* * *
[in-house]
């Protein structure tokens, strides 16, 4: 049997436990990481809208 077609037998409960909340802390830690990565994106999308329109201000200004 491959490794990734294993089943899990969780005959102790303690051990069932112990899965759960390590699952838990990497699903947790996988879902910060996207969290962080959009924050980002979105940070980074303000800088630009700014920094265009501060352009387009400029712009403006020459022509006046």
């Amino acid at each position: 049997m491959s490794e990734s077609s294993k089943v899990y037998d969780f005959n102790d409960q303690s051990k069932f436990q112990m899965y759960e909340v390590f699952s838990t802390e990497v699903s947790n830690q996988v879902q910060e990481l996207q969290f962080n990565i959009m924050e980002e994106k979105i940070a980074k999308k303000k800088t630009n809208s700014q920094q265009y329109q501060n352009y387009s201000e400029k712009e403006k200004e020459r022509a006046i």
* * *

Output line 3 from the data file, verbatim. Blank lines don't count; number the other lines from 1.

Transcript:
């Amino acid at each position: 049997m491959s490794e990734s077609s294993k089943v899990y037998d969780f005959n102790d409960q303690s051990k069932f436990q112990m899965y759960e909340v390590f699952s838990t802390e990497v699903s947790n830690q996988v879902q910060e990481l996207q969290f962080n990565i959009m924050e980002e994106k979105i940070a980074k999308k303000k800088t630009n809208s700014q920094q265009y329109q501060n352009y387009s201000e400029k712009e403006k200004e020459r022509a006046i």